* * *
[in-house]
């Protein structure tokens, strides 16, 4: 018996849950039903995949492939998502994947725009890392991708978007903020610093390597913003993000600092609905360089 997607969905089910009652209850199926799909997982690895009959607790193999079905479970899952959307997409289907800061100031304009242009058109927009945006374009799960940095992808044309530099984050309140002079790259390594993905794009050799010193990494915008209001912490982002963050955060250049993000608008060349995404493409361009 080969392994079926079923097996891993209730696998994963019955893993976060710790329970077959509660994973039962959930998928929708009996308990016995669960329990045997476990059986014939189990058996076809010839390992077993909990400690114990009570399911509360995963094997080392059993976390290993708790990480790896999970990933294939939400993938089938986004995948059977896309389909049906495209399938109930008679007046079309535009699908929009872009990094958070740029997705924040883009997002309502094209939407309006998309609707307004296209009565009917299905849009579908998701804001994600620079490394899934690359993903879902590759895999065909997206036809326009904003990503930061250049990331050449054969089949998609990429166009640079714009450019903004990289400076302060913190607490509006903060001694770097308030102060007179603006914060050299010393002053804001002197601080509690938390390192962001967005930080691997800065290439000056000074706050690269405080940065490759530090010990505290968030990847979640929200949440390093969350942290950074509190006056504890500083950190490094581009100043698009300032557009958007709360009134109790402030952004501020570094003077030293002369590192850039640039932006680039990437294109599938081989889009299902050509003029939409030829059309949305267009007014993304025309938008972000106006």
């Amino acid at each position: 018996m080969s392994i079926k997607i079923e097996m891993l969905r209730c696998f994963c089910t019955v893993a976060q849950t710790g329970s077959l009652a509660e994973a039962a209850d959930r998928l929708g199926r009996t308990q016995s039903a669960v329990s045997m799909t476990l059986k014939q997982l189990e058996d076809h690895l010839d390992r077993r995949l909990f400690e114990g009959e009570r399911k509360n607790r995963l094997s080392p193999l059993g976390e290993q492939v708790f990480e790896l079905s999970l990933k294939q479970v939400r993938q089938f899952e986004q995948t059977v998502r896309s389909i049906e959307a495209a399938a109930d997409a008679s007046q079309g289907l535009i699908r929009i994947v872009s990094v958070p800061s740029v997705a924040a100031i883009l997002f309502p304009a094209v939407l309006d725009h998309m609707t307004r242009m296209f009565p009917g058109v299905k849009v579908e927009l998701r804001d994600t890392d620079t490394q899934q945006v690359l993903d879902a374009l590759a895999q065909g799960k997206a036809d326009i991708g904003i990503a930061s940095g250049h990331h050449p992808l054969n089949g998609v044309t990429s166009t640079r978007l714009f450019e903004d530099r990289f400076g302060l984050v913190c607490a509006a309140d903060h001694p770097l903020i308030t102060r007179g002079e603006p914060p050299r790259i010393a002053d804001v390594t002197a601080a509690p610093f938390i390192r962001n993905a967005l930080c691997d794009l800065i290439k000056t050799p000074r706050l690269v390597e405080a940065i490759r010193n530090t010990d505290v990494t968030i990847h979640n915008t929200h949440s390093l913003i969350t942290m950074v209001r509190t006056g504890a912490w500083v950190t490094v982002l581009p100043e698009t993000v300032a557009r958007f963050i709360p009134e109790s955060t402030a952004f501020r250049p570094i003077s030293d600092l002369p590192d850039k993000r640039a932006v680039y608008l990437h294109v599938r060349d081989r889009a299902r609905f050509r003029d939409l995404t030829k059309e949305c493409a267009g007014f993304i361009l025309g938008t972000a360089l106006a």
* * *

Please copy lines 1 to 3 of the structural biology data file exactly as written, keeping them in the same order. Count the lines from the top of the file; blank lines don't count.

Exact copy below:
[in-house]
């Protein structure tokens, strides 16, 4: 018996849950039903995949492939998502994947725009890392991708978007903020610093390597913003993000600092609905360089 997607969905089910009652209850199926799909997982690895009959607790193999079905479970899952959307997409289907800061100031304009242009058109927009945006374009799960940095992808044309530099984050309140002079790259390594993905794009050799010193990494915008209001912490982002963050955060250049993000608008060349995404493409361009 080969392994079926079923097996891993209730696998994963019955893993976060710790329970077959509660994973039962959930998928929708009996308990016995669960329990045997476990059986014939189990058996076809010839390992077993909990400690114990009570399911509360995963094997080392059993976390290993708790990480790896999970990933294939939400993938089938986004995948059977896309389909049906495209399938109930008679007046079309535009699908929009872009990094958070740029997705924040883009997002309502094209939407309006998309609707307004296209009565009917299905849009579908998701804001994600620079490394899934690359993903879902590759895999065909997206036809326009904003990503930061250049990331050449054969089949998609990429166009640079714009450019903004990289400076302060913190607490509006903060001694770097308030102060007179603006914060050299010393002053804001002197601080509690938390390192962001967005930080691997800065290439000056000074706050690269405080940065490759530090010990505290968030990847979640929200949440390093969350942290950074509190006056504890500083950190490094581009100043698009300032557009958007709360009134109790402030952004501020570094003077030293002369590192850039640039932006680039990437294109599938081989889009299902050509003029939409030829059309949305267009007014993304025309938008972000106006």
């Amino acid at each position: 018996m080969s392994i079926k997607i079923e097996m891993l969905r209730c696998f994963c089910t019955v893993a976060q849950t710790g329970s077959l009652a509660e994973a039962a209850d959930r998928l929708g199926r009996t308990q016995s039903a669960v329990s045997m799909t476990l059986k014939q997982l189990e058996d076809h690895l010839d390992r077993r995949l909990f400690e114990g009959e009570r399911k509360n607790r995963l094997s080392p193999l059993g976390e290993q492939v708790f990480e790896l079905s999970l990933k294939q479970v939400r993938q089938f899952e986004q995948t059977v998502r896309s389909i049906e959307a495209a399938a109930d997409a008679s007046q079309g289907l535009i699908r929009i994947v872009s990094v958070p800061s740029v997705a924040a100031i883009l997002f309502p304009a094209v939407l309006d725009h998309m609707t307004r242009m296209f009565p009917g058109v299905k849009v579908e927009l998701r804001d994600t890392d620079t490394q899934q945006v690359l993903d879902a374009l590759a895999q065909g799960k997206a036809d326009i991708g904003i990503a930061s940095g250049h990331h050449p992808l054969n089949g998609v044309t990429s166009t640079r978007l714009f450019e903004d530099r990289f400076g302060l984050v913190c607490a509006a309140d903060h001694p770097l903020i308030t102060r007179g002079e603006p914060p050299r790259i010393a002053d804001v390594t002197a601080a509690p610093f938390i390192r962001n993905a967005l930080c691997d794009l800065i290439k000056t050799p000074r706050l690269v390597e405080a940065i490759r010193n530090t010990d505290v990494t968030i990847h979640n915008t929200h949440s390093l913003i969350t942290m950074v209001r509190t006056g504890a912490w500083v950190t490094v982002l581009p100043e698009t993000v300032a557009r958007f963050i709360p009134e109790s955060t402030a952004f501020r250049p570094i003077s030293d600092l002369p590192d850039k993000r640039a932006v680039y608008l990437h294109v599938r060349d081989r889009a299902r609905f050509r003029d939409l995404t030829k059309e949305c493409a267009g007014f993304i361009l025309g938008t972000a360089l106006a």